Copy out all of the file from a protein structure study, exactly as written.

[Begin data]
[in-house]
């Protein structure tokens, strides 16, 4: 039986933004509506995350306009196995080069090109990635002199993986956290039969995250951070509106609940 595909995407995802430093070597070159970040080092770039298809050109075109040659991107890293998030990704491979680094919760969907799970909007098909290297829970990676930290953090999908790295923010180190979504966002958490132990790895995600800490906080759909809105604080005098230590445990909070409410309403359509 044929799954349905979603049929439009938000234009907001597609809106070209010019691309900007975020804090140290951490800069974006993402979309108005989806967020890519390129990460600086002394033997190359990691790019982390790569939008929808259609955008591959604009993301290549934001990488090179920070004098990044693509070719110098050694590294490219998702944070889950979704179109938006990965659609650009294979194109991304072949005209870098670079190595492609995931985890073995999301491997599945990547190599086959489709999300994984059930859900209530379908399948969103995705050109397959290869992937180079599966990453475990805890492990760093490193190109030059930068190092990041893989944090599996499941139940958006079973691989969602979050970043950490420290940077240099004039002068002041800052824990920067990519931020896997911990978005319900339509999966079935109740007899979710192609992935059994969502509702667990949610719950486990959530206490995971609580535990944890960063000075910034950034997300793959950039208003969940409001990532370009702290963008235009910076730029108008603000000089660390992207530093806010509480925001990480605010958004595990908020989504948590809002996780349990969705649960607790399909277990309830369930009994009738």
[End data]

[in-house]
């Protein structure tokens, strides 16, 4: 039986933004509506995350306009196995080069090109990635002199993986956290039969995250951070509106609940 595909995407995802430093070597070159970040080092770039298809050109075109040659991107890293998030990704491979680094919760969907799970909007098909290297829970990676930290953090999908790295923010180190979504966002958490132990790895995600800490906080759909809105604080005098230590445990909070409410309403359509 044929799954349905979603049929439009938000234009907001597609809106070209010019691309900007975020804090140290951490800069974006993402979309108005989806967020890519390129990460600086002394033997190359990691790019982390790569939008929808259609955008591959604009993301290549934001990488090179920070004098990044693509070719110098050694590294490219998702944070889950979704179109938006990965659609650009294979194109991304072949005209870098670079190595492609995931985890073995999301491997599945990547190599086959489709999300994984059930859900209530379908399948969103995705050109397959290869992937180079599966990453475990805890492990760093490193190109030059930068190092990041893989944090599996499941139940958006079973691989969602979050970043950490420290940077240099004039002068002041800052824990920067990519931020896997911990978005319900339509999966079935109740007899979710192609992935059994969502509702667990949610719950486990959530206490995971609580535990944890960063000075910034950034997300793959950039208003969940409001990532370009702290963008235009910076730029108008603000000089660390992207530093806010509480925001990480605010958004595990908020989504948590809002996780349990969705649960607790399909277990309830369930009994009738």